What I Want You to Know is a series of
reader submissions. It is an attempt to allow people to tell their
personal stories, in the hopes of bringing greater compassion to the
unique issues each of us face. If you would like to submit a story to
this series,
click here. Today’s guest posts is by Emily.


My son was born with this beautiful shock of platinum hair… it was
almost silver and seemed to glitter in the sunlight. As he got older,
his hair lightened up, and grew into this beautiful, thick head of hair
with just the right amount of curl. His hair is already his trademark
at 20 months old, and now it is changing again, growing thicker and
darkening into a surfer blonde, the kind of hair women pay hundreds to
mimic in the salon. His hair is the same shade as my hair, only so much
more beautiful.

He was sitting on my lap the other day, and I
was playing with his hair when I noticed a black hair, a dark streak in
his golden head. I looked at that hair, touched it to see if it was
thicker than his other hair. I tried to isolate it from the other hairs,
seeing if I could get ahold of it by itself. I didn’t dare slide the
hair between my fingers because I was afraid the temptation to pull it
would be too strong. I told my partner and mother-in-law about it, they
smiled, just me being me, and said his hair is just changing. I let
his other hair fall down to cover the black hair, and then I found the
hair again. I told them I wanted to pull it, they told me not to. I
promised I wouldn’t, brushing it off as a joke.

I thought about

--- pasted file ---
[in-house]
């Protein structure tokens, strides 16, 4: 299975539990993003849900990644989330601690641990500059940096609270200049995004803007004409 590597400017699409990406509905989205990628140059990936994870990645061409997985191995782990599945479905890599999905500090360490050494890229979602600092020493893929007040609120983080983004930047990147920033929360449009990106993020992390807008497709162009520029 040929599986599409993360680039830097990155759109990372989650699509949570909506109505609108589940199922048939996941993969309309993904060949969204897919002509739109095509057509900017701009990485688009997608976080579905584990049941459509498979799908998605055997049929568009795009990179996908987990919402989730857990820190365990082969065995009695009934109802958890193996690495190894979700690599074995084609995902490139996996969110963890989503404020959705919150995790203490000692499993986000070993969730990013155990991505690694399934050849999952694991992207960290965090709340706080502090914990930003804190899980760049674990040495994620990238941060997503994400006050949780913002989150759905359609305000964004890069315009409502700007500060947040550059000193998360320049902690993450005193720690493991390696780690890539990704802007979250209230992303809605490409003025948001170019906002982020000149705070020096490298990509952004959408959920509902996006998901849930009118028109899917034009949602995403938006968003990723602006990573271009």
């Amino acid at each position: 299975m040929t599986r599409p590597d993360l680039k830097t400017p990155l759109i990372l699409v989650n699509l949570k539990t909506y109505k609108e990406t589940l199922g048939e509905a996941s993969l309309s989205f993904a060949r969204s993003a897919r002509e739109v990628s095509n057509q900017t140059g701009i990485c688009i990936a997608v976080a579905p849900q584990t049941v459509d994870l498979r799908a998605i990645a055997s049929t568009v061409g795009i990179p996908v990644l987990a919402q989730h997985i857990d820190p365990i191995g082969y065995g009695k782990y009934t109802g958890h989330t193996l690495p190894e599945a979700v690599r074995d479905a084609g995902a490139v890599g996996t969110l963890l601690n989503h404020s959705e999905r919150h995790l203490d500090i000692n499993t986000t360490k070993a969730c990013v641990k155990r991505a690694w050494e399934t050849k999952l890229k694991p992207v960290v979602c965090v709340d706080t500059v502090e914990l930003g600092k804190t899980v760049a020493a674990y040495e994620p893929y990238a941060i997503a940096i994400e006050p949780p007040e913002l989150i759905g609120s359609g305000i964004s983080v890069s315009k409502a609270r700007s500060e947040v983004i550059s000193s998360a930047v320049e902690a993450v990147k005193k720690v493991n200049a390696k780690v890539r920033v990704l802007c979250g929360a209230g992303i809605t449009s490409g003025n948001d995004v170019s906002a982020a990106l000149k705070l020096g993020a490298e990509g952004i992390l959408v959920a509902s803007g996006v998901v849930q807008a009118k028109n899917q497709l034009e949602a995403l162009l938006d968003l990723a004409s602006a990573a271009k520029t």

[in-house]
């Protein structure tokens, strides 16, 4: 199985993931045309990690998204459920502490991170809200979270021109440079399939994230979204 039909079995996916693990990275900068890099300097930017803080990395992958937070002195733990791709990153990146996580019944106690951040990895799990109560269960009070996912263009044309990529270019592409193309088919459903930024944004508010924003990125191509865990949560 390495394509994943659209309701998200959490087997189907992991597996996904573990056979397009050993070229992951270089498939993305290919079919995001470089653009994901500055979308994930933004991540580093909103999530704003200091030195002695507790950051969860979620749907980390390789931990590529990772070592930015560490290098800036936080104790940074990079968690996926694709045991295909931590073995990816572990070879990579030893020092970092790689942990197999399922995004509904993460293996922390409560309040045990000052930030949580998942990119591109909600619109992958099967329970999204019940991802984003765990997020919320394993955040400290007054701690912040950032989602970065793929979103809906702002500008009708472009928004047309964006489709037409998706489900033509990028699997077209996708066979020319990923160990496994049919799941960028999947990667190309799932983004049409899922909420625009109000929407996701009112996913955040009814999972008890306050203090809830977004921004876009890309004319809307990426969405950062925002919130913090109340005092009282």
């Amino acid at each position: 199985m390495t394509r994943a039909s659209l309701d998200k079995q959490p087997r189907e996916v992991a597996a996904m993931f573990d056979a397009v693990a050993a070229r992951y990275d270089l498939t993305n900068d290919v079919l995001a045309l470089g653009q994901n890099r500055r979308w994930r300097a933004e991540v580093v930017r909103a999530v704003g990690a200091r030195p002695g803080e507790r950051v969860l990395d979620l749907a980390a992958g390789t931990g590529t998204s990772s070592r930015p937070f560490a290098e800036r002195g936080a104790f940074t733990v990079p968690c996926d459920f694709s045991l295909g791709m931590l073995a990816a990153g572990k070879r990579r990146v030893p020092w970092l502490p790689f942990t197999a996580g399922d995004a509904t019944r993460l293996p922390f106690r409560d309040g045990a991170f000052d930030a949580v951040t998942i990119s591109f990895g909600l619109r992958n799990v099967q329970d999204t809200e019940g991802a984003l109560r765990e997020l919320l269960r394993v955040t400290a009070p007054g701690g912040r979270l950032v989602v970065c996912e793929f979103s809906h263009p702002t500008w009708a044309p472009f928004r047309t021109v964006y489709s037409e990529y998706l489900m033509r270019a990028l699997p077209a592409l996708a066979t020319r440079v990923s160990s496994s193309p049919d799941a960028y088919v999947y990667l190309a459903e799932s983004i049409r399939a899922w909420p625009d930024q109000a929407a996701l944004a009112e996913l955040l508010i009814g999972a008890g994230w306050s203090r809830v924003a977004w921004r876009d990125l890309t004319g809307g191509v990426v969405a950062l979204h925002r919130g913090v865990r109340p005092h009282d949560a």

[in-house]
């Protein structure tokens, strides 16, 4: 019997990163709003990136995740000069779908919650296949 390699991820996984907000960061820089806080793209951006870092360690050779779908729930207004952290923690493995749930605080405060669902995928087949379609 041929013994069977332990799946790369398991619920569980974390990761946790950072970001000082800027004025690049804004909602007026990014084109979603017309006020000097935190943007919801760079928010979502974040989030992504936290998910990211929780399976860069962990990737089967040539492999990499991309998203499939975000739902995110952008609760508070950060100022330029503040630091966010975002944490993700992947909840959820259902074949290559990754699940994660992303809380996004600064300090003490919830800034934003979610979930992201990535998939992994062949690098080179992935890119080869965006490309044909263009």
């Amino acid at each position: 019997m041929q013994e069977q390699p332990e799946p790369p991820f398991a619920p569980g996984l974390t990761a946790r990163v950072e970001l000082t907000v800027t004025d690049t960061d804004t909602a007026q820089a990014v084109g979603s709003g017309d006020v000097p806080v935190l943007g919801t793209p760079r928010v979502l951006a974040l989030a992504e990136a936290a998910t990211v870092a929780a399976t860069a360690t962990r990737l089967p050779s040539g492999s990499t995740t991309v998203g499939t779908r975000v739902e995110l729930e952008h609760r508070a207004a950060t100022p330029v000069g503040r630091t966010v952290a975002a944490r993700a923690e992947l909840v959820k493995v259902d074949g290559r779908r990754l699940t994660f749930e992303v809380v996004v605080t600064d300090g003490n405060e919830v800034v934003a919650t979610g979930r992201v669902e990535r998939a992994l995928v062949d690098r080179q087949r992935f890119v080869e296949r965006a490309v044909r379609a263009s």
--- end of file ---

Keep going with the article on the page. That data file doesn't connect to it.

that hair all day long. I tried to find it at dinner, and before bed.
And the next day when he came to sit on my lap, I checked to see if it
was still there. But I didn’t pull it.

I have trichotillomania,
and I pull my own hair out. I am especially prone to pull hairs that
are “wrong”; Black hairs, thick hairs, hairs that are too light, hairs
with split ends, hairs that have a strange kink in them, even if it is
only from a ponytail holder, and hairs that just don’t “belong” all have
to go. I will pull hair from anywhere on my body including my arms,
underarms and pubic region.

I am lucky. My case seems to be
pretty mild. I have never pulled so much hair that anyone would ever
notice it. And there has only been one time in my life that I had bald
patches. It was after a break up, and I pulled a patch out behind my
ear, and another about the size of a quarter from the top of my head.
When the hair behind my ear grew back, it grew in with a curl. Every
time I see that curl it reminds me of what I did, and I am equally torn
between making sure I never do that again, and wanting to find out if it
would come back curly if I pulled all of my hair out.

I want to
say that this black hair is the first time I have felt the urge to pull
one of my son’s hairs, but it isn’t. I pulled one of his hairs a
couple months ago. It wasn’t especially dark, but it was “wrong” and
didn’t belong. He didn’t even feel it, and at the time it felt like the
right thing to do, but I am crying now as I type.

A coworker
just saw me pull a hair out (it was black) and “getting caught” just
brought me back down to reality. Time to get this under control again.
I’ll put my hair back in a ponytail and leave it there until the urge
to pull my hair goes away. I can do this. The urge only pops up every
once in a while now, and I caught it soon enough that I can stop it,
even though my the hair on my head itches to be pulled as I write this.
I will not pass this on to my son. I will not have him pick this
compulsion up and have it worse than me.

I will not have my son believing that there is even one single hair on his head that I don’t completely love.